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It's not like people are going to be influenced if they'll due business with (MTA) cause they own trendy headquarters at 2 Bway, another finacial fiasco! You can get office space WAY cheaper elsewhere within the city..

 

They don't even own 2 broadway. They spent millions renovating a building that they lease!!!

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They don't even own 2 broadway. They spent millions renovating a building that they lease!!!

 

Lets not talk about the empyt office building at Jay Street.

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Lets not talk about the empyt office building at Jay Street.

 

The MTA did own 370 jay street. I'm not sure if they still do because they were supposed to sell it. They still use one floor of the building though.

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Isn't it "illegal" to be working without a labor agreement? I know it is going to an impartial arbitration panel in June and I know you guys can't strike because of the taylor law,but what can stop them from replacing all ta employees with new ones at a much lower pay?

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Isn't it "illegal" to be working without a labor agreement?

 

No one is working without an agreement - the old one continues to function until a new one is set in place.

 

I know it is going to an impartial arbitration panel in June

 

The contract is already in arbitration. It was sent there 10 days before the old one expired.

 

and I know you guys can't strike because of the taylor law,but what can stop them from replacing all ta employees with new ones at a much lower pay?

 

That very same Taylor Law. Coupled with the fact that even if we started today, the 40 RTO instructors could only produce about 350 T/Os in 12 months. Which would mean it would take 10 years to actually have enough T/Os to cover all the jobs (providing that none of those new people quit or got fird themselves).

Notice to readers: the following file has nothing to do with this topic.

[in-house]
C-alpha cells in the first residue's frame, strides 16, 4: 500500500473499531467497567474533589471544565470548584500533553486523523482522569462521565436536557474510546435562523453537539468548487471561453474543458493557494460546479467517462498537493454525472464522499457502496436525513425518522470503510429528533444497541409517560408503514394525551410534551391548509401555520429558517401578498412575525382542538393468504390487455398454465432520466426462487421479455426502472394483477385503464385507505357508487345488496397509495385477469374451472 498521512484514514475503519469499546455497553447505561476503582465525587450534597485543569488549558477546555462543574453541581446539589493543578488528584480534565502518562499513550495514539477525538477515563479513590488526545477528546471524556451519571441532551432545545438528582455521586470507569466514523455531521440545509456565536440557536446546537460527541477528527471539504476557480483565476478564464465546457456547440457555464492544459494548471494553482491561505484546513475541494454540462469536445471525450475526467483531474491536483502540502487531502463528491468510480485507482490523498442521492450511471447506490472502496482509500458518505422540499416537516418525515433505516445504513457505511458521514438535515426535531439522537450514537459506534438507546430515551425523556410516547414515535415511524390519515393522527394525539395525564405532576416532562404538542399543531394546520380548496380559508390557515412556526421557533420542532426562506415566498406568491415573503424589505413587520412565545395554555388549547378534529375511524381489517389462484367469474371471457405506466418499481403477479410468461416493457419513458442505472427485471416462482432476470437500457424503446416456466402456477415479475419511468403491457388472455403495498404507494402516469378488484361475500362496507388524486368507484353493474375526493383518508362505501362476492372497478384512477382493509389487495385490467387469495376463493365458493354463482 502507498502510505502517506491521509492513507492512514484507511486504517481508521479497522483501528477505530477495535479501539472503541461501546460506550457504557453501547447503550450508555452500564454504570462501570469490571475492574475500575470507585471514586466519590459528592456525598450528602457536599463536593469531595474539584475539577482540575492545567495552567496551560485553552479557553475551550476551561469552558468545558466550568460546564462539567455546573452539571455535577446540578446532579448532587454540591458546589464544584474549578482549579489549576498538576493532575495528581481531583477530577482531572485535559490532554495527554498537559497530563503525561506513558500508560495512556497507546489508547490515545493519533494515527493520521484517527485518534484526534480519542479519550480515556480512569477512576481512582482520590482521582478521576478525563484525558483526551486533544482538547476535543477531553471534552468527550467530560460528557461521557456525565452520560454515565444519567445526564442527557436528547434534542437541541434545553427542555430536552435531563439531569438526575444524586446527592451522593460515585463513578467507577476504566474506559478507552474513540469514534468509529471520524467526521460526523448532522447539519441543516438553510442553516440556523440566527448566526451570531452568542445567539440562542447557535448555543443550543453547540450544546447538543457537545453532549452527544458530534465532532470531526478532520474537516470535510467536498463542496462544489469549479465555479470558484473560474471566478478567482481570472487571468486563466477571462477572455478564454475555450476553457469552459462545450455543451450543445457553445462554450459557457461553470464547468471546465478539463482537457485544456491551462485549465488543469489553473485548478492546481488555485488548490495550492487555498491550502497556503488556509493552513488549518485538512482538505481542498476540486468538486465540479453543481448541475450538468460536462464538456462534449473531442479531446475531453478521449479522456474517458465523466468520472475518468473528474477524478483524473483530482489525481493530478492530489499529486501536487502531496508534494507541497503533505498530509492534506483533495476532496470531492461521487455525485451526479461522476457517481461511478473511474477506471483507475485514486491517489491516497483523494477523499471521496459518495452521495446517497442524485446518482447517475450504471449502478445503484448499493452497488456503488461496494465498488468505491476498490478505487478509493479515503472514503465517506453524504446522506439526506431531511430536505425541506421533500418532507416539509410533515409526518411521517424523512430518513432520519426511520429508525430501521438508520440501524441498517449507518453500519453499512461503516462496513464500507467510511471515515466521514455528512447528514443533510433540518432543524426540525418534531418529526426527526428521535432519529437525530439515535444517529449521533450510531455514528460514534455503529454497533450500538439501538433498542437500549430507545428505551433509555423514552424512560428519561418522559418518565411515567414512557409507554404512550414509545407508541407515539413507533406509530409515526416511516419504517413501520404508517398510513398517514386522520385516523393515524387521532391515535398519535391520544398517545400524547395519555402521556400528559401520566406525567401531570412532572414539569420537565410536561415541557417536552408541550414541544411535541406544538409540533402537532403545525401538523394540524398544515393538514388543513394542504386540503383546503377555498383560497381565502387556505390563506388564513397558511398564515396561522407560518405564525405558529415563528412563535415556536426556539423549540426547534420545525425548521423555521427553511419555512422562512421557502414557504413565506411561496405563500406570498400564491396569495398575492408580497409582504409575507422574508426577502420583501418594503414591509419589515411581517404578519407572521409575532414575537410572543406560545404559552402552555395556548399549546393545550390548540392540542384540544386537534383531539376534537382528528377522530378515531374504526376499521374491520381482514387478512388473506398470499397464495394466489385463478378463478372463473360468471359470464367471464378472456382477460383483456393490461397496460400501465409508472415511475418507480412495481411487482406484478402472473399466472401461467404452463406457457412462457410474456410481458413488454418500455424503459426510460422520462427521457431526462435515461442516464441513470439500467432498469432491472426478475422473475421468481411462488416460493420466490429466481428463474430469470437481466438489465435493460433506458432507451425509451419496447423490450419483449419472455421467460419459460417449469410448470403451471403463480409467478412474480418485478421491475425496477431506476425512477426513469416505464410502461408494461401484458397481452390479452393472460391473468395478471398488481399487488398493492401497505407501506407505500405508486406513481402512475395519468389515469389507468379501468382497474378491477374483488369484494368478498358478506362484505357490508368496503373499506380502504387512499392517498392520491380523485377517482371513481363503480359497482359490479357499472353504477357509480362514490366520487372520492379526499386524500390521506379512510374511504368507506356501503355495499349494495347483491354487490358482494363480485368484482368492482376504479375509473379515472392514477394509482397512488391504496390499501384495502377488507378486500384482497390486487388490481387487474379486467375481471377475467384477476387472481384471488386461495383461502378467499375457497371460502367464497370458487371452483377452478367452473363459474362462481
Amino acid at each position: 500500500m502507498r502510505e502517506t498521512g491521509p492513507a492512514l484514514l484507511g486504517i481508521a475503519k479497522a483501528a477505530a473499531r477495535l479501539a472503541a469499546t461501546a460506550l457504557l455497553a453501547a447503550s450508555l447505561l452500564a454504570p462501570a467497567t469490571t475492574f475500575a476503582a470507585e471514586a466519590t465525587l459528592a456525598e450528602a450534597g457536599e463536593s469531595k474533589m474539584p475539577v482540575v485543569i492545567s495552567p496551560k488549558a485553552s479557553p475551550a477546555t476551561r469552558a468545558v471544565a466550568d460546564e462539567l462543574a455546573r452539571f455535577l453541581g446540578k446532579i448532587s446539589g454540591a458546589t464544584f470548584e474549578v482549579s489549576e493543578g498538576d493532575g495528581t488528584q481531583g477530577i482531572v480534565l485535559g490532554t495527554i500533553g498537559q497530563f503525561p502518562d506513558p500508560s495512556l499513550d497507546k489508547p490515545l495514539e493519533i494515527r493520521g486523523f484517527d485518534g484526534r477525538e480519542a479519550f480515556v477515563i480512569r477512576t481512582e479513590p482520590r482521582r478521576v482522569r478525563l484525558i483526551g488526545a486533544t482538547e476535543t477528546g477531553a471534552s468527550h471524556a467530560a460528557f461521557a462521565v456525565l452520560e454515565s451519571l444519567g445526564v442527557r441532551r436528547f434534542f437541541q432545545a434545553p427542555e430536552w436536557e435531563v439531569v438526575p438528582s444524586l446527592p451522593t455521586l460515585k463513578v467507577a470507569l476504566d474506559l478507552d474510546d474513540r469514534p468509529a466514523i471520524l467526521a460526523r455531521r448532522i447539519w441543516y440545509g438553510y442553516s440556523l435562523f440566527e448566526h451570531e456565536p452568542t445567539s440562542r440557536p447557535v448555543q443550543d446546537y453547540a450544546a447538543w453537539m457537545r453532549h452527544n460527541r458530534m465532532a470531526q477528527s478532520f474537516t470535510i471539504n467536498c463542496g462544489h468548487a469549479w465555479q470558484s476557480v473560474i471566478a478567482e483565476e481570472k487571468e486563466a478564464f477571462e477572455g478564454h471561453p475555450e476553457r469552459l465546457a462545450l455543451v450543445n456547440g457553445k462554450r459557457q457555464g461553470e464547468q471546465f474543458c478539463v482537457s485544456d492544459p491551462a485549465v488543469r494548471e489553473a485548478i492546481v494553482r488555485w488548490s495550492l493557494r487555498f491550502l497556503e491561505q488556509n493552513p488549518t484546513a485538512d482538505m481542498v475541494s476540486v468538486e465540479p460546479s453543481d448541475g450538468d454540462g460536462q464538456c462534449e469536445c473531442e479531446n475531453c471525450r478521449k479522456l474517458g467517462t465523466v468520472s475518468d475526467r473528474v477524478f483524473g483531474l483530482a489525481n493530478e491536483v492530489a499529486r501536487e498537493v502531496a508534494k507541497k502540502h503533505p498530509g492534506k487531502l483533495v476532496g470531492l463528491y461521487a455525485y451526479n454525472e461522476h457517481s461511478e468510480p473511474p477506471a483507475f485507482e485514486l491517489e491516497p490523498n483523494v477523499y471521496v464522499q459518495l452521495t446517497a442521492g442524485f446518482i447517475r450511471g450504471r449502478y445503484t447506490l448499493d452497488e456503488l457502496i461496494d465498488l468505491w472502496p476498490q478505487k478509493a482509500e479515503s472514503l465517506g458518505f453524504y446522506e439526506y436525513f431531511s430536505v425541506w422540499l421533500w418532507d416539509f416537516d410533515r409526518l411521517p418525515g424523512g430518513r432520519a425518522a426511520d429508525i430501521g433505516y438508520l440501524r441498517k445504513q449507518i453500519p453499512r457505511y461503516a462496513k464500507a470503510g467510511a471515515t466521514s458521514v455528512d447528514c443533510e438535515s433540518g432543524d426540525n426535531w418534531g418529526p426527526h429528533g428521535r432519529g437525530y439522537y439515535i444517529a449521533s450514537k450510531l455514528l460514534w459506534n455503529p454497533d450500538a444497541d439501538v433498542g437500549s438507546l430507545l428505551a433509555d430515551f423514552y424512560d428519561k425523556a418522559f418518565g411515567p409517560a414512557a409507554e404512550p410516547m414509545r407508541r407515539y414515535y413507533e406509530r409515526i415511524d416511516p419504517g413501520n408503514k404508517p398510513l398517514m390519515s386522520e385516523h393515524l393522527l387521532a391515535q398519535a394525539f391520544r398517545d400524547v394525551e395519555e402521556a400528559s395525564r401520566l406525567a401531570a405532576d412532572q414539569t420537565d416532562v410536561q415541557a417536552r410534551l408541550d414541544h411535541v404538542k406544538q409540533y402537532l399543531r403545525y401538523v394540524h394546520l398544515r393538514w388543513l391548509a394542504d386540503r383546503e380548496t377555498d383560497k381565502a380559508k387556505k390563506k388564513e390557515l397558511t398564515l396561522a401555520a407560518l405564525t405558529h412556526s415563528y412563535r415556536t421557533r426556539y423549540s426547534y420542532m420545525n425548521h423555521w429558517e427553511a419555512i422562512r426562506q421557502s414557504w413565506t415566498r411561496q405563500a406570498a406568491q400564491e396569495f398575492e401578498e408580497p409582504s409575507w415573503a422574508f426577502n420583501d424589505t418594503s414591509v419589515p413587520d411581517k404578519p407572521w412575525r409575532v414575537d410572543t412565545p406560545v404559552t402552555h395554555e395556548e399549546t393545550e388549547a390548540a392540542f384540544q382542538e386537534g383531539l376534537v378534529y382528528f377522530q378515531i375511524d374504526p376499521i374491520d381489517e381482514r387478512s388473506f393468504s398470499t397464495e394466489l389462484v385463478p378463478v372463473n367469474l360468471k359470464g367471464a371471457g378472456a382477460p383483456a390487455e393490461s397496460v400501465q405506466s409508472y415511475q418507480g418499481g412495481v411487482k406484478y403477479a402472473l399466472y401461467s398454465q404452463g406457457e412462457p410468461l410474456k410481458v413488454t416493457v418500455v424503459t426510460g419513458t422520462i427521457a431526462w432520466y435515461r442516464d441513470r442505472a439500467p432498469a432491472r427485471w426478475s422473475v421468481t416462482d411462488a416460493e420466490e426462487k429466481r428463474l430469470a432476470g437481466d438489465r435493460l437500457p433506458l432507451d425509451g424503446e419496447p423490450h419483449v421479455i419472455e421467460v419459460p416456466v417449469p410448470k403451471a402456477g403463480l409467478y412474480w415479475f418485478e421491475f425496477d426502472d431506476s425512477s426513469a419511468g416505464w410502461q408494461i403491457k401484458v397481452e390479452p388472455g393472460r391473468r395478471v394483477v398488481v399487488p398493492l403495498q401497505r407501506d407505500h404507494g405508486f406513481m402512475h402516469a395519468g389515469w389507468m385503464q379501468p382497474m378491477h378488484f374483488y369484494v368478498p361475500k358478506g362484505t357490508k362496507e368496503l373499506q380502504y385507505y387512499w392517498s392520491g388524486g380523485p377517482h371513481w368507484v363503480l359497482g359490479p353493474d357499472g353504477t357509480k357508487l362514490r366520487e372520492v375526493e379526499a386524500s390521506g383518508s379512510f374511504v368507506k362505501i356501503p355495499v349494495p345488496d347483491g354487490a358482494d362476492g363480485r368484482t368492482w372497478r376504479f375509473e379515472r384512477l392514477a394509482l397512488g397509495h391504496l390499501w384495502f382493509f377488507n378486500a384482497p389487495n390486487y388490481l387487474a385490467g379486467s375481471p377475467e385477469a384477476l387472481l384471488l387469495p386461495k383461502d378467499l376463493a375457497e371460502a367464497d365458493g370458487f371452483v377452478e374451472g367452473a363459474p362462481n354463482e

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Coupled with the fact that even if we started today, the 40 RTO instructors could only produce about 350 T/Os in 12 months. Which would mean it would take 10 years to actually have enough T/Os to cover all the jobs (providing that none of those new people quit or got fird themselves).

 

Alex you are a TA employee too. He is talking about getting rid of all that would include you. It didn't say not including low level supervisors.

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Thanks Alex for answering my questions. I just have a feeling that it is going to take a very long time before a new contract is worked out. Lets hope the proposed 2nd round of cuts and fare increases doesn't happen later on this year.

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The MTA did own 370 jay street. I'm not sure if they still do because they were supposed to sell it. They still use one floor of the building though.

 

Yeah, I heard they still use one floor because the "New" headquarters is too small, and to boot, they keep the floor directly above or below, can't remember, EMPTY for Security reasons!! They're worried a tenant might be a security risk & be in close vicinity of the TA floor. Like knocking out a bunch of office workers will stop the system. The BOs on the streets, and Subway crews get people moved not office personnel..

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what can stop them from replacing all ta employees with new ones at a much lower pay?

 

Civil Service Labor Laws protect civil service positions from being privatized. And if the organizations wants to do it, the union must be negotiated with on how it is done. One thing you must remember about the (MTA) though, they want to do what they want. They know that they have ALOT pf leeway with the current structure. If they were to outsource positions to a private entity, they'd be bound contractually to what was agreed to, possibly with financial penalties, because the contractor could sue for 'Breach of Contract' within the court system, something the unionized workforce cannot do.

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The MTA did own 370 jay street. I'm not sure if they still do because they were supposed to sell it. They still use one floor of the building though.

 

You may be correct but growing up in Brooklyn we were always told that First National City( now Citibank ) owned 370 Jay and it was leased to the Board of Transportation ( NYCTA ).